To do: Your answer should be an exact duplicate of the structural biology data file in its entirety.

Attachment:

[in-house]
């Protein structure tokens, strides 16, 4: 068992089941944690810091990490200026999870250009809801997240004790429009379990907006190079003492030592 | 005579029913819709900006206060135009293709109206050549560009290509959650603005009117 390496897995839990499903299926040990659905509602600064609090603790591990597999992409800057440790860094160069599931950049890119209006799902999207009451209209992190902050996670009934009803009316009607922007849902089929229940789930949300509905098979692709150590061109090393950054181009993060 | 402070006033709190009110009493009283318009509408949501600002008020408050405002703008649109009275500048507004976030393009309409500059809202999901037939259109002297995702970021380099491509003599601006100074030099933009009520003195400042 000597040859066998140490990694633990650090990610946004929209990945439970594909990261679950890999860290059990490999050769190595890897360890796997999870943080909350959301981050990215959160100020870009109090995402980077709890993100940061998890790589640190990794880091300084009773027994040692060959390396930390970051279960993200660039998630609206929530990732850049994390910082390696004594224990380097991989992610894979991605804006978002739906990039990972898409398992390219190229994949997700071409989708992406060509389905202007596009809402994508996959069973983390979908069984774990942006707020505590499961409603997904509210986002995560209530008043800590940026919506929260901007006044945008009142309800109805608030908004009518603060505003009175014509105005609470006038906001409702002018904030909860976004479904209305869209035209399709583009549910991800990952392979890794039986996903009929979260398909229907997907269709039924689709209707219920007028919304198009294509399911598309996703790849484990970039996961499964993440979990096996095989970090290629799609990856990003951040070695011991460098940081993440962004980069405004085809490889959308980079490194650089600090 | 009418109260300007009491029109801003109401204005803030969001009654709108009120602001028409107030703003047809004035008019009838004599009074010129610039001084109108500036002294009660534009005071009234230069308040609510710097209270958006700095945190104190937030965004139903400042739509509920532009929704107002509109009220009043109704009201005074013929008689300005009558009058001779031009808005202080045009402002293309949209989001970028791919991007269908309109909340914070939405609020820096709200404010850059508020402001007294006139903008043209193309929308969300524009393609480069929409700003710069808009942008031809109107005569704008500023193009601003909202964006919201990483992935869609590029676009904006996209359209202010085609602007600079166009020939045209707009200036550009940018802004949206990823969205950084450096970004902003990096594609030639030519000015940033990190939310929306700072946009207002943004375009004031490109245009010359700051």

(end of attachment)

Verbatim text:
[in-house]
């Protein structure tokens, strides 16, 4: 068992089941944690810091990490200026999870250009809801997240004790429009379990907006190079003492030592 | 005579029913819709900006206060135009293709109206050549560009290509959650603005009117 390496897995839990499903299926040990659905509602600064609090603790591990597999992409800057440790860094160069599931950049890119209006799902999207009451209209992190902050996670009934009803009316009607922007849902089929229940789930949300509905098979692709150590061109090393950054181009993060 | 402070006033709190009110009493009283318009509408949501600002008020408050405002703008649109009275500048507004976030393009309409500059809202999901037939259109002297995702970021380099491509003599601006100074030099933009009520003195400042 000597040859066998140490990694633990650090990610946004929209990945439970594909990261679950890999860290059990490999050769190595890897360890796997999870943080909350959301981050990215959160100020870009109090995402980077709890993100940061998890790589640190990794880091300084009773027994040692060959390396930390970051279960993200660039998630609206929530990732850049994390910082390696004594224990380097991989992610894979991605804006978002739906990039990972898409398992390219190229994949997700071409989708992406060509389905202007596009809402994508996959069973983390979908069984774990942006707020505590499961409603997904509210986002995560209530008043800590940026919506929260901007006044945008009142309800109805608030908004009518603060505003009175014509105005609470006038906001409702002018904030909860976004479904209305869209035209399709583009549910991800990952392979890794039986996903009929979260398909229907997907269709039924689709209707219920007028919304198009294509399911598309996703790849484990970039996961499964993440979990096996095989970090290629799609990856990003951040070695011991460098940081993440962004980069405004085809490889959308980079490194650089600090 | 009418109260300007009491029109801003109401204005803030969001009654709108009120602001028409107030703003047809004035008019009838004599009074010129610039001084109108500036002294009660534009005071009234230069308040609510710097209270958006700095945190104190937030965004139903400042739509509920532009929704107002509109009220009043109704009201005074013929008689300005009558009058001779031009808005202080045009402002293309949209989001970028791919991007269908309109909340914070939405609020820096709200404010850059508020402001007294006139903008043209193309929308969300524009393609480069929409700003710069808009942008031809109107005569704008500023193009601003909202964006919201990483992935869609590029676009904006996209359209202010085609602007600079166009020939045209707009200036550009940018802004949206990823969205950084450096970004902003990096594609030639030519000015940033990190939310929306700072946009207002943004375009004031490109245009010359700051």